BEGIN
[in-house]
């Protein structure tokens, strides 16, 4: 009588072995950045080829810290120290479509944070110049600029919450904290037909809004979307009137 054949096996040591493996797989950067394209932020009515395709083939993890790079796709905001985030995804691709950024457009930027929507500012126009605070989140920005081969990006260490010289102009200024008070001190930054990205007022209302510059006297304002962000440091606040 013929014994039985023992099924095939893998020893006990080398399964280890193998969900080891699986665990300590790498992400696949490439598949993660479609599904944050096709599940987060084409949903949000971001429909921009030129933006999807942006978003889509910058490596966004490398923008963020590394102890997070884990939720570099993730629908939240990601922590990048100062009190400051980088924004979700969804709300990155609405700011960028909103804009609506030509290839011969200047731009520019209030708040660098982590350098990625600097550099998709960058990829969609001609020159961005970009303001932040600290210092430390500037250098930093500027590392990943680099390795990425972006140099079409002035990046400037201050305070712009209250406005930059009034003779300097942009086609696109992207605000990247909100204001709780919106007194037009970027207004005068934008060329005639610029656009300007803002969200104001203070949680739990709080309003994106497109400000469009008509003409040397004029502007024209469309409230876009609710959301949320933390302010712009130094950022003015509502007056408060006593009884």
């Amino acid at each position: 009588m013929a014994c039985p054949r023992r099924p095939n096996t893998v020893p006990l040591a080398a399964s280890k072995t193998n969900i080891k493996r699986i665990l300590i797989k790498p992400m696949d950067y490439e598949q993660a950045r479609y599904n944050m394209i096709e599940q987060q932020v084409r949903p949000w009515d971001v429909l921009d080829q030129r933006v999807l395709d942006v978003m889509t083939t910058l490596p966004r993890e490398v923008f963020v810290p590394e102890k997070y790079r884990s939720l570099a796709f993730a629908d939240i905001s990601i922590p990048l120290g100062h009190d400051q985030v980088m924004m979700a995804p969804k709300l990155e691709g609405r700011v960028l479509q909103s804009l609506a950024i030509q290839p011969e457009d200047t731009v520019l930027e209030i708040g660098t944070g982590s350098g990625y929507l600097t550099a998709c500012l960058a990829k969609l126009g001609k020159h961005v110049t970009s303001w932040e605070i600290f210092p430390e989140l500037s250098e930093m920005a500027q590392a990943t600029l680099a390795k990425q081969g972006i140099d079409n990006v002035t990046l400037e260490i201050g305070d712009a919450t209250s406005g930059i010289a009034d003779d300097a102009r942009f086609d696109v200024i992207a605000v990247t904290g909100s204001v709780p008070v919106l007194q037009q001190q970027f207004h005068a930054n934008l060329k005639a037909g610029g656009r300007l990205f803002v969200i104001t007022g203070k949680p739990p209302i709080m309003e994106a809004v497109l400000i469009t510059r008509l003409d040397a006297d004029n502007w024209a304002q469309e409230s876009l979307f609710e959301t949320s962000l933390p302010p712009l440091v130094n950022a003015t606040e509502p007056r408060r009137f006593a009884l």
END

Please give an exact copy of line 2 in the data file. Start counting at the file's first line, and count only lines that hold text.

């Protein structure tokens, strides 16, 4: 009588072995950045080829810290120290479509944070110049600029919450904290037909809004979307009137 054949096996040591493996797989950067394209932020009515395709083939993890790079796709905001985030995804691709950024457009930027929507500012126009605070989140920005081969990006260490010289102009200024008070001190930054990205007022209302510059006297304002962000440091606040 013929014994039985023992099924095939893998020893006990080398399964280890193998969900080891699986665990300590790498992400696949490439598949993660479609599904944050096709599940987060084409949903949000971001429909921009030129933006999807942006978003889509910058490596966004490398923008963020590394102890997070884990939720570099993730629908939240990601922590990048100062009190400051980088924004979700969804709300990155609405700011960028909103804009609506030509290839011969200047731009520019209030708040660098982590350098990625600097550099998709960058990829969609001609020159961005970009303001932040600290210092430390500037250098930093500027590392990943680099390795990425972006140099079409002035990046400037201050305070712009209250406005930059009034003779300097942009086609696109992207605000990247909100204001709780919106007194037009970027207004005068934008060329005639610029656009300007803002969200104001203070949680739990709080309003994106497109400000469009008509003409040397004029502007024209469309409230876009609710959301949320933390302010712009130094950022003015509502007056408060006593009884």